21. 21. @aragozin#Devoxx #WhyJavaSlow -XX:InitialTenuringThreshold=8 Initial value for tenuring threshold (number of collections before object will be promoted to old space) -XX:+UseTLAB Use thread local allocation blocks in eden -XX:MaxTenuringThreshold=15 Max value for tenuring threshold -XX:PretenureSizeThreshold=2m Max object size allowed to be allocated in young space (large objects will be allocated directly in old space). Thread local allocation bypasses this check, so if TLAB is large enough object exciding size threshold still may be allocated in young space. -XX:+AlwaysTenure Promote all objects surviving young collection immediately to tenured space (equivalent of -XX:MaxTenuringThreshold=0) -XX:+NeverTenure Objects from young space will never get promoted to tenured space unless survivor space is not enough to keep them -XX:+ResizeTLAB Let JVM resize TLABs per thread -XX:TLABSize=1m Initial size of thread’s TLAB -XX:MinTLABSize=64k Min size of TLAB -XX:+UseCMSInitiatingOccupancyOnly Only use predefined occupancy as only criterion for starting a CMS collection (disable adaptive behaviour) -XX:CMSInitiatingOccupancyFraction=70 Percentage CMS generation occupancy to start a CMS cycle. A negative value means that CMSTriggerRatio is used. -XX:CMSBootstrapOccupancy=50 Percentage CMS generation occupancy at which to initiate CMS collection for bootstrapping collection stats. -XX:CMSTriggerRatio=70 Percentage of MinHeapFreeRatio in CMS generation that is allocated before a CMS collection cycle commences. -XX:CMSWaitDuration=30000 Once CMS collection is triggered, it will wait for next young collection to perform initial mark right after. This parameter specifies how long CMS can wait for young collection -XX:+CMSScavengeBeforeRemark Force young collection before remark phase -XX:+CMSScheduleRemarkEdenSizeThreshold If Eden used is below this value, don't try to schedule remark -XX:CMSScheduleRemarkEdenPenetration=20 Eden occupancy % at which to try and schedule remark pause -XX:CMSScheduleRemarkSamplingRatio=4 StartsamplingEdentopatleastbeforeyounggenerationoccupancy reaches1/ofthesizeatwhichweplantoscheduleremark -XX:+CMSIncrementalMode Enable incremental CMS mode. Incremental mode was meant for severs with small number of CPU, but may be used on multicore servers to benefit from more conservative initiation strategy. -XX:+CMSClassUnloadingEnabled If not enabled, CMS will not clean permanent space. You may need to enable it for containers such as JEE or OSGi. -XX:ConcGCThreads=2 Number of parallel threads used for concurrent phase. -XX:ParallelGCThreads=16 Number of parallel threads used for stop-the-world phases. -XX:+DisableExplicitGC JVM will ignore application calls to System.gc() -XX:+ExplicitGCInvokesConcurrent Let System.gc() trigger concurrent collection instead of full GC -XX:+ExplicitGCInvokesConcurrentAndUnloadsClasses Same as above but also triggers permanent space collection. -XX:PrintCMSStatistics=1 Print additional CMS statistics. Very verbose if n=2. -XX:+PrintCMSInitiationStatistics Print CMS initiation details -XX:+CMSDumpAtPromotionFailure Dump useful information about the state of the CMS old generation upon a promotion failure -XX:+CMSPrintChunksInDump (with optin above) Add more detailed information about the free chunks -XX:+CMSPrintObjectsInDump (with optin above) Add more detailed information about the allocated objects by Alexey Ragozin – HotSpot JVM options cheatsheet Young space tenuring Thread local allocation Parallel processing -XX:+CMSOldPLABMin=16 -XX:+CMSOldPLABMax=1024 Min and max size of CMS gen PLAB caches per worker per block size CMS initiating options CMS Stop-the-World pauses tuning Misc CMS options CMS Diagnostic options - Options for “deterministic” CMS, they disable some heuristics and require careful validation Concurrent Mark Sweep (CMS) All concrete numbers in JVM options in this card are for illustrational purposes only! -XX:+ParallelRefProcEnabled Enable parallel processing of references during GC pause -XX:SoftRefLRUPolicyMSPerMB=1000 Factor for calculating soft reference TTL based on free heap size -XX:OnOutOfMemoryError=… Command to be executed in case of out of memory. E.g. “kill -9 %p” on Unix or “taskkill /F /PID %p” on Windows. -XX:G1HeapRegionSize=32m Size of heap region -XX:MaxGCPauseMillis=500 Target GC pause duration. G1 is not deterministic, so no guaranties for GC pause to satisfy this limit. -XX:G1ReservePercent=10 Percentage of heap to keep free. Reserved memory is used as last resort to avoid promotion failure. -XX:G1ConfidencePercent=50 Confidence level for MMU/pause prediction -XX:G1HeapWastePercent=10 If garbage level is below threshold, G1 will not attempt to reclaim memory further -XX:G1MixedGCCountTarget=8 Target number of mixed collections after a marking cycle -XX:InitiatingHeapOccupancyPercent=45 Percentage of (entire) heap occupancy to trigger concurrent GC Garbage First (G1) -XX:+CMSParallelRemarkEnabled Whether parallel remark is enabled (enabled by default) -XX:+CMSParallelSurvivorRemarkEnabled Whether parallel remark of survivor space enabled, effective only with option above (enabled by default) -XX:+CMSConcurrentMTEnabled Use multiple threads for concurrent phases. CMS Concurrency options -XX:+CMSParallelInitialMarkEnabled Whether parallel initial mark is enabled (enabled by default) -XX:CMSTriggerInterval=60000 Periodically triggers_ CMS collection. Useful for deterministic object finalization. GC options cheat sheet download at Young collector Old collectior JVM Flags Serial (DefNew) Parallel scavenge (PSYoungGen) Parallel scavenge (PSYoungGen) Parallel (ParNew) Serial (DefNew) Parallel (ParNew) Serial Mark Sweep Compact Serial Mark Sweep Compact (PSOldGen) Parallel Mark Sweep Compact (ParOldGen) Concurrent Mark Sweep Concurrent Mark Sweep Serial Mark Sweep Compact -XX:+UseSerialGC -XX:+UseParallelGC -XX:+UseParallelOldGC -XX:+UseParNewGC -XX:-UseParNewGC1 -XX:+UseConcMarkSweepGC -XX:+UseParNewGC -XX:+UseConcMarkSweepGC -XX:+UseG1GCGarbage First (G1) 1 - Notice minus before UseParNewGC, which is explicitly disables parallel mode -verbose:gc or -XX:+PrintGC Print basic GC info -XX:+PrintGCDetails Print more details GC info -XX:+PrintGCTimeStamps Print timestamps for each GC event (seconds count from start of JVM) -XX:+PrintGCDateStamps Print date stamps at garbage collection events: 2011-09-08T14:20:29.557+0400: [GC... -Xloggc:<file> RedirectsGCoutputtoafileinsteadofconsole -XX:+PrintTLAB Print TLAB allocation statistics -XX:+PrintReferenceGC Print times for special (weak, JNI, etc) reference processing during STW pause -XX:+PrintJNIGCStalls Reports if GC is waiting for native code to unpin object in memory -XX:+PrintClassHistogramAfterFullGC Prints class histogram after full GC -XX:+PrintClassHistogramBeforeFullGC Prints class histogram before full GC -XX:+UseGCLogFileRotation Enable GC log rotation -XX:GCLogFileSize=512m Size threshold for GC log file -XX:NumberOfGCLogFiles=5 Number GC log files -XX:+PrintGCCause Add cause of GC in log -XX:+PrintHeapAtGC Print heap details on GC -XX:+PrintAdaptiveSizePolicy Print young space sizing decisions -XX:+PrintHeapAtSIGBREAK Print heap details on signal -XX:+PrintPromotionFailure Print additional information for promotion failure -XX:+PrintPLAB Print survivor PLAB details -XX:+PrintOldPLAB Print old space PLAB details -XX:+PrintGCTaskTimeStamps Print timestamps for individual GC worker thread tasks (very verbose) -XX:+PrintGCApplicationStoppedTime Print summary after each JVM safepoint (including non-GC) -XX:+PrintGCApplicationConcurrentTime Print time for each concurrent phase of GC GC Log rotation More logging options -XX:+PrintTenuringDistribution Print detailed demography of young space after each collection GC log detail options -Xms256m or -XX:InitialHeapSize=256m Initial size of JVM heap (young + old) -Xmx2g or -XX:MaxHeapSize=2g Max size of JVM heap (young + old) -XX:NewSize=64m -XX:MaxNewSize=64m Absolute (initial and max) size of young space (Eden + 2 Survivours) -XX:NewRatio=3 Alternative way to specify size of young space. Sets ratio of young vs old space (e.g. -XX:NewRatio=2 means that young space will be 2 time smaller than old space, i.e. 1/3 of heap size). -XX:SurvivorRatio=15 Sets size of single survivor space relative to Eden space size (e.g. -XX:NewSize=64m -XX:SurvivorRatio=6 means that each Survivor space will be 8m and Eden will be 48m). -XX:MetaspaceSize=512m -XX:MaxMetaspaceSize=1g Initial and max size of JVM’s metaspace space -Xss256k (size in bytes) or -XX:ThreadStackSize=256 (size in Kbytes) Thread stack size -XX:MaxDirectMemorySize=2g Maximum amount of memory available for NIO off-heap byte buffers - Highly recommended option Memory sizing options by Alexey Ragozin – Available combinations of garbage collection algorithms in HotSpot JVM - Highly recommended option HotSpot JVM options cheatsheetAll concrete numbers in JVM options in this card are for illustrational purposes only! Java Process Memory JVM Memory Java Heap Non-JVMMemory (nativelibraries) Non-Heap Young Gen OldGen Eden Survivor0 Survivor1 ThreadStacks Metaspace CompressedClassSpace CodeCache NIODirectBuffers OtherJVMMemmory -Xms/-Xmx -XX:CompressedClassSpaceSize=1g Memory reserved for compressed class space (64bit only) -XX:InitialCodeCacheSize=256m -XX:ReservedCodeCacheSize=512m Initial size and max size of code cache area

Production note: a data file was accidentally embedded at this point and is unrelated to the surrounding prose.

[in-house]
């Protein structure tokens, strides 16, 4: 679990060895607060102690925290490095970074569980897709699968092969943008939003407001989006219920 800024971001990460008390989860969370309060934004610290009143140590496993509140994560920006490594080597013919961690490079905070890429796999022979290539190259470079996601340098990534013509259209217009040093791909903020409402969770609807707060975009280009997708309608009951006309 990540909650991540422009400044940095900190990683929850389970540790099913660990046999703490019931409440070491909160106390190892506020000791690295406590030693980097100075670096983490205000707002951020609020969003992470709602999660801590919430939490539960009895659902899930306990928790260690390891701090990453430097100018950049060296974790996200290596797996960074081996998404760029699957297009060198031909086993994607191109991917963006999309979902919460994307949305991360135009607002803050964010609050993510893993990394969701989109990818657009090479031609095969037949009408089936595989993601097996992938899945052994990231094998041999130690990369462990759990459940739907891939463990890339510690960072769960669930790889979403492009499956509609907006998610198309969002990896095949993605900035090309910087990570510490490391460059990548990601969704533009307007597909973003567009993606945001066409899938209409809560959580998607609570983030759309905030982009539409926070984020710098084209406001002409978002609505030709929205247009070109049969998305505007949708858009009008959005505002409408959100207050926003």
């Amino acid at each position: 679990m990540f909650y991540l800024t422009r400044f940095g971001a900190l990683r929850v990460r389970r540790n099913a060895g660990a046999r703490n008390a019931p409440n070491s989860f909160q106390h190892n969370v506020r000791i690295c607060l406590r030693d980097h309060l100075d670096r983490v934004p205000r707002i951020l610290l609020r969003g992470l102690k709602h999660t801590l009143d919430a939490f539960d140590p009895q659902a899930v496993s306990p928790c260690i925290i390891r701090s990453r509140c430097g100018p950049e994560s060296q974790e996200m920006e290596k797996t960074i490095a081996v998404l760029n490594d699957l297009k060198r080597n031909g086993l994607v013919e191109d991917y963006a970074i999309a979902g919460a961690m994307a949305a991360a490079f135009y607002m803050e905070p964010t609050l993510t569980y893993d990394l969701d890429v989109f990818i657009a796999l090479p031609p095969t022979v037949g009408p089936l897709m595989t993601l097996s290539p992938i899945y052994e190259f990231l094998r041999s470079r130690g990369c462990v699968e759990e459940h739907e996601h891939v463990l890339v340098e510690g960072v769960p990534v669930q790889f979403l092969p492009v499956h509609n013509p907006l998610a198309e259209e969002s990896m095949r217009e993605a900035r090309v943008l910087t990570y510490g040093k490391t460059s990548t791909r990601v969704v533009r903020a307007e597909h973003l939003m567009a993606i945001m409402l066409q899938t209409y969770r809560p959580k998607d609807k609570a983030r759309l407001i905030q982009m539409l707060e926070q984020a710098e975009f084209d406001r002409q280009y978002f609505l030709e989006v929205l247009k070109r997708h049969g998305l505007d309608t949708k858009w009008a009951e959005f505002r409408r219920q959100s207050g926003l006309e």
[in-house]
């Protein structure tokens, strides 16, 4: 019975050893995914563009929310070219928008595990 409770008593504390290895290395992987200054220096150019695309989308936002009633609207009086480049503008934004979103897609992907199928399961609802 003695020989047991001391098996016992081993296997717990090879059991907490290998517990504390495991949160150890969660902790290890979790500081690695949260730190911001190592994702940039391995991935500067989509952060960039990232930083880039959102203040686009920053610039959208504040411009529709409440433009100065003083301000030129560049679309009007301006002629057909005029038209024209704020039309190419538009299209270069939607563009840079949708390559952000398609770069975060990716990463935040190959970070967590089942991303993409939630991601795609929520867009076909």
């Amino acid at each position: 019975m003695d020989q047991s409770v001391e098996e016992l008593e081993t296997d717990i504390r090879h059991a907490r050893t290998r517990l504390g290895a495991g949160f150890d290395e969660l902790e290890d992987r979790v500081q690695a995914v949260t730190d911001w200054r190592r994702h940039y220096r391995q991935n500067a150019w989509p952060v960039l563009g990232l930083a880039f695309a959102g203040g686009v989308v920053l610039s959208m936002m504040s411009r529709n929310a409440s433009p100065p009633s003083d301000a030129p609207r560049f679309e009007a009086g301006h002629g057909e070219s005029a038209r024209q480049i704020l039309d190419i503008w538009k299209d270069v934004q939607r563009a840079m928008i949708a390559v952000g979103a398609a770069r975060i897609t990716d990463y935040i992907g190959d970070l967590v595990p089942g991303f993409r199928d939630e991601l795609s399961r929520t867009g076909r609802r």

22. 22. @aragozin#Devoxx #WhyJavaSlow Visualize GC Dynamics with GC Viewer
  23. 23. @aragozin#Devoxx #WhyJavaSlow Visualize GC Dynamics with Mission Control
  24. 24. @aragozin#Devoxx #WhyJavaSlow Tracing object allocation hot spots Traditional approach – instrumentation Instrumenting each allocation site Intrusive and expensive Flight recorder approach – out of TLAB allocation tracing Low overhead No byte code transformation Biased sampling
  25. 25. @aragozin#Devoxx #WhyJavaSlow Tracking allocation hotspots with Mission Control
  26. 26. @aragozin#Devoxx #WhyJavaSlow Conclusion  Bottleneck could be everywhere in system  Move from top to bottom  Use right tools on each level  Focus on application KPI  There is no silver bullet tool
  27. 27. @aragozin#Devoxx #WhyJavaSlow KEEP CALM AND MAKE YOUR JAVA FAST Alexey Ragozin